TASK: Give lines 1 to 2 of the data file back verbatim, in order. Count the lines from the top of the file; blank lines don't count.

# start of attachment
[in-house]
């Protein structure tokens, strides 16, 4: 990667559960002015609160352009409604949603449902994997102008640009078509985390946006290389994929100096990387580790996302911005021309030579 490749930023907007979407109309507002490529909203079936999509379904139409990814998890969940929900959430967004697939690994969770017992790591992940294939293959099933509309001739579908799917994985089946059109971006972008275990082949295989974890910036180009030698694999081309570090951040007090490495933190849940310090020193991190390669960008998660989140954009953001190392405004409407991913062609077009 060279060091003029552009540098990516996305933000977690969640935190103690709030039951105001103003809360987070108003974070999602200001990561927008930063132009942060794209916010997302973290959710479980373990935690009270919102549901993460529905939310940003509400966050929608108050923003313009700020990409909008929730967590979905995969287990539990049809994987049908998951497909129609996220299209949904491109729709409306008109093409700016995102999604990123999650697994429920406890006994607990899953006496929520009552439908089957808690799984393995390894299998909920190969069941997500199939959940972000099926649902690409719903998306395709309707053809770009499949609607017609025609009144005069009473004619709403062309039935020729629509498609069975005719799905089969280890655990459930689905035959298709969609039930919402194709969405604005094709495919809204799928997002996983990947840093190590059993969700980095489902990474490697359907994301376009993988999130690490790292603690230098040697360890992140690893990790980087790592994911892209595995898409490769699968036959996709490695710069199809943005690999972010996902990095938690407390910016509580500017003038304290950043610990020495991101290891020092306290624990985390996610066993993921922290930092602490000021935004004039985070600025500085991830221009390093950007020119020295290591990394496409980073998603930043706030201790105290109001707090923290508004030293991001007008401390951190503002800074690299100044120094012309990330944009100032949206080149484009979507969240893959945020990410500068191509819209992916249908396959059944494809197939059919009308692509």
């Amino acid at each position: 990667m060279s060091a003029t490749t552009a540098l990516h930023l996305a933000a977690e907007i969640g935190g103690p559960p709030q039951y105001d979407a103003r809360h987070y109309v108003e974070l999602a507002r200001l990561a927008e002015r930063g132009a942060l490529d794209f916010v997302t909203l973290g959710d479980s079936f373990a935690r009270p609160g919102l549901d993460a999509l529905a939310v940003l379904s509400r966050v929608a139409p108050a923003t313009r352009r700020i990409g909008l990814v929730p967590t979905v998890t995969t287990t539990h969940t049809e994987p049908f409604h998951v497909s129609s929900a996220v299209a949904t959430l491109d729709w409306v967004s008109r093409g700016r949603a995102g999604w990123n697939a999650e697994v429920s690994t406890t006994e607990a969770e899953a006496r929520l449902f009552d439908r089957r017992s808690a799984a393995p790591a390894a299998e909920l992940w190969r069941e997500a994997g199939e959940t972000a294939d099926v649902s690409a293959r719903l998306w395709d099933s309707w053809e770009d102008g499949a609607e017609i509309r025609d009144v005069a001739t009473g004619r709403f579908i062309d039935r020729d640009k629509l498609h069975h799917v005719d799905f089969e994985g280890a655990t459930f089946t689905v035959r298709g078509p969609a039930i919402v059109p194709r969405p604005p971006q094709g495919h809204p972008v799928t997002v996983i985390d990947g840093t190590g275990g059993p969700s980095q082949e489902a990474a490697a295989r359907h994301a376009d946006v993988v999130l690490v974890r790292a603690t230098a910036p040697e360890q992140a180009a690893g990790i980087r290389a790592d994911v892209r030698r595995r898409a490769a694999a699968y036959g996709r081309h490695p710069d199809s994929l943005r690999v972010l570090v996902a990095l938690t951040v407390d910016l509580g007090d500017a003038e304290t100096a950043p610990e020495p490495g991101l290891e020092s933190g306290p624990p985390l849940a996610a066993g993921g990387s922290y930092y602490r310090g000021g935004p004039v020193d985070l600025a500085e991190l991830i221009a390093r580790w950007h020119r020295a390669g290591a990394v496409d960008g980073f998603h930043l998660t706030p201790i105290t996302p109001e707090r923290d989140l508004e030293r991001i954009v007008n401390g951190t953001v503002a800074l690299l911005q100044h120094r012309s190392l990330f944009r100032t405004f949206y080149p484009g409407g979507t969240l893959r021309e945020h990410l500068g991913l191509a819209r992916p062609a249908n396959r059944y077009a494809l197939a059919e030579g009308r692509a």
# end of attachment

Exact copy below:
[in-house]
């Protein structure tokens, strides 16, 4: 990667559960002015609160352009409604949603449902994997102008640009078509985390946006290389994929100096990387580790996302911005021309030579 490749930023907007979407109309507002490529909203079936999509379904139409990814998890969940929900959430967004697939690994969770017992790591992940294939293959099933509309001739579908799917994985089946059109971006972008275990082949295989974890910036180009030698694999081309570090951040007090490495933190849940310090020193991190390669960008998660989140954009953001190392405004409407991913062609077009 060279060091003029552009540098990516996305933000977690969640935190103690709030039951105001103003809360987070108003974070999602200001990561927008930063132009942060794209916010997302973290959710479980373990935690009270919102549901993460529905939310940003509400966050929608108050923003313009700020990409909008929730967590979905995969287990539990049809994987049908998951497909129609996220299209949904491109729709409306008109093409700016995102999604990123999650697994429920406890006994607990899953006496929520009552439908089957808690799984393995390894299998909920190969069941997500199939959940972000099926649902690409719903998306395709309707053809770009499949609607017609025609009144005069009473004619709403062309039935020729629509498609069975005719799905089969280890655990459930689905035959298709969609039930919402194709969405604005094709495919809204799928997002996983990947840093190590059993969700980095489902990474490697359907994301376009993988999130690490790292603690230098040697360890992140690893990790980087790592994911892209595995898409490769699968036959996709490695710069199809943005690999972010996902990095938690407390910016509580500017003038304290950043610990020495991101290891020092306290624990985390996610066993993921922290930092602490000021935004004039985070600025500085991830221009390093950007020119020295290591990394496409980073998603930043706030201790105290109001707090923290508004030293991001007008401390951190503002800074690299100044120094012309990330944009100032949206080149484009979507969240893959945020990410500068191509819209992916249908396959059944494809197939059919009308692509």